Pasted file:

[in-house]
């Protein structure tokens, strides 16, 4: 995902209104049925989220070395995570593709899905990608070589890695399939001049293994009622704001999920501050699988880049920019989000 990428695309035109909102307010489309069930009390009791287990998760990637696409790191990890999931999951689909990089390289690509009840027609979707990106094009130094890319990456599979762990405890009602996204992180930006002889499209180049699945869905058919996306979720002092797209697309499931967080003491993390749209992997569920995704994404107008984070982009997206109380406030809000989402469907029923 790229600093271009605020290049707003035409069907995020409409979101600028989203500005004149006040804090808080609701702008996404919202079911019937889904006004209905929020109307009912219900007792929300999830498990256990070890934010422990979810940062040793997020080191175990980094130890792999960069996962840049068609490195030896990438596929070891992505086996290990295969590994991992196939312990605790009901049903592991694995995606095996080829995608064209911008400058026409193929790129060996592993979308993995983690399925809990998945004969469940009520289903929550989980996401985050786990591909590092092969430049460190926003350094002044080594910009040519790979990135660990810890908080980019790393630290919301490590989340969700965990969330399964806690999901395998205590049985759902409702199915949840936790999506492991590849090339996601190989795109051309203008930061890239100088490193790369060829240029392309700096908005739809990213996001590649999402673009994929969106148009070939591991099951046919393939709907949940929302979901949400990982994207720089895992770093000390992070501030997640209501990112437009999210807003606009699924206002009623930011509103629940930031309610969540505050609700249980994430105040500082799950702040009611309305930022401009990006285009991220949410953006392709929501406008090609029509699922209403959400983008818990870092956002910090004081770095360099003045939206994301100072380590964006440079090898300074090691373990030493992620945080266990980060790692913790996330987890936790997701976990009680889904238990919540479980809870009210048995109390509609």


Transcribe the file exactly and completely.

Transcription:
[in-house]
């Protein structure tokens, strides 16, 4: 995902209104049925989220070395995570593709899905990608070589890695399939001049293994009622704001999920501050699988880049920019989000 990428695309035109909102307010489309069930009390009791287990998760990637696409790191990890999931999951689909990089390289690509009840027609979707990106094009130094890319990456599979762990405890009602996204992180930006002889499209180049699945869905058919996306979720002092797209697309499931967080003491993390749209992997569920995704994404107008984070982009997206109380406030809000989402469907029923 790229600093271009605020290049707003035409069907995020409409979101600028989203500005004149006040804090808080609701702008996404919202079911019937889904006004209905929020109307009912219900007792929300999830498990256990070890934010422990979810940062040793997020080191175990980094130890792999960069996962840049068609490195030896990438596929070891992505086996290990295969590994991992196939312990605790009901049903592991694995995606095996080829995608064209911008400058026409193929790129060996592993979308993995983690399925809990998945004969469940009520289903929550989980996401985050786990591909590092092969430049460190926003350094002044080594910009040519790979990135660990810890908080980019790393630290919301490590989340969700965990969330399964806690999901395998205590049985759902409702199915949840936790999506492991590849090339996601190989795109051309203008930061890239100088490193790369060829240029392309700096908005739809990213996001590649999402673009994929969106148009070939591991099951046919393939709907949940929302979901949400990982994207720089895992770093000390992070501030997640209501990112437009999210807003606009699924206002009623930011509103629940930031309610969540505050609700249980994430105040500082799950702040009611309305930022401009990006285009991220949410953006392709929501406008090609029509699922209403959400983008818990870092956002910090004081770095360099003045939206994301100072380590964006440079090898300074090691373990030493992620945080266990980060790692913790996330987890936790997701976990009680889904238990919540479980809870009210048995109390509609």